Remember how all the SEC apologists would have you beleive that they did not oversign or over recuit? And then the SEC passed a rule against oversigning and over recruiting?
How can UGA sign 30-35 recruits under the SEC’s new over-signing rules?
1:35 pm December 23, 2012, by Michael Carvell
Last year, the SEC passed new rules on “over-signing,” including an annual 25-man limit for conference teams.
This year, UGA coach Mark Richt told the AJC that he expects to finish with a recruiting class of between 30-35 players. The Bulldogs already have 30 commitments for 2013, with at least a couple of more targets on both sides of the ball.
How can that be? How can UGA sign 30-35 if there’s a new rule with a 25-man limit?
The recruiting term will soon, if it’s not already, be as famous as over-signing, which is defined as a college team signing more recruits than they have scholarships available. Over-signing was made famous by coaches like Houston Nutt and Nick Saban.
Early enrollees is the loophole when the SEC talked tough and passed the over-signing rules last year. What are they? Early enrollees are recruits from high school, prep school or junior college that can complete college entrance requirements by midyear (or graduate early) and enroll at a four-year college in January. In some sense, it’s a reward for both the college and the recruits they target for taking care of work early in the classroom.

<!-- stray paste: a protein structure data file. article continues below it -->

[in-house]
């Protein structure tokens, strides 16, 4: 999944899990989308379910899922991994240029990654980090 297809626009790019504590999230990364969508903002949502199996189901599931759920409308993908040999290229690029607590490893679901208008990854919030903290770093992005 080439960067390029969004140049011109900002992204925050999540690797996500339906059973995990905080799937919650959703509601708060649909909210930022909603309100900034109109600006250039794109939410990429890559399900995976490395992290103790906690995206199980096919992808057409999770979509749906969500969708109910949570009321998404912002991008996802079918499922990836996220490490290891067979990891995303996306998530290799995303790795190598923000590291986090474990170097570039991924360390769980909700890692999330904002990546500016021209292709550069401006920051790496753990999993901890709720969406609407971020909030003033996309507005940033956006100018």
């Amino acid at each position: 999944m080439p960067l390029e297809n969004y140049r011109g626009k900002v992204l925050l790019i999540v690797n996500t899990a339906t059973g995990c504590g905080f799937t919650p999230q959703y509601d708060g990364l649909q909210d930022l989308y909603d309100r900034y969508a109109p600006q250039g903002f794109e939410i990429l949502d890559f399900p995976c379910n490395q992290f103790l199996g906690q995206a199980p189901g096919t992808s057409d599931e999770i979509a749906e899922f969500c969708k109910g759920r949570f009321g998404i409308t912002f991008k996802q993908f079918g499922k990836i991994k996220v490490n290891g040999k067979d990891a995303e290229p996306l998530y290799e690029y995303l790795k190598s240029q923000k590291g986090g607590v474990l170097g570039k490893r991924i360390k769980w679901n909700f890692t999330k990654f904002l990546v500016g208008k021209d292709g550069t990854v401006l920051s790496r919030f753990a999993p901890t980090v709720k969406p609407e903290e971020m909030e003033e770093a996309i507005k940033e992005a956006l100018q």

What’s the big deal about that? If a recruit can enroll early, then he can be “back-counted” toward the previous year’s recruiting class – if the college finished with under 25 signees in that previous year. Note: You must also stay below the overall roster limit of 85 players, too. This is how UGA will finish with a recruiting class of 30-35, even though all of them won’t count toward the 2013 numbers.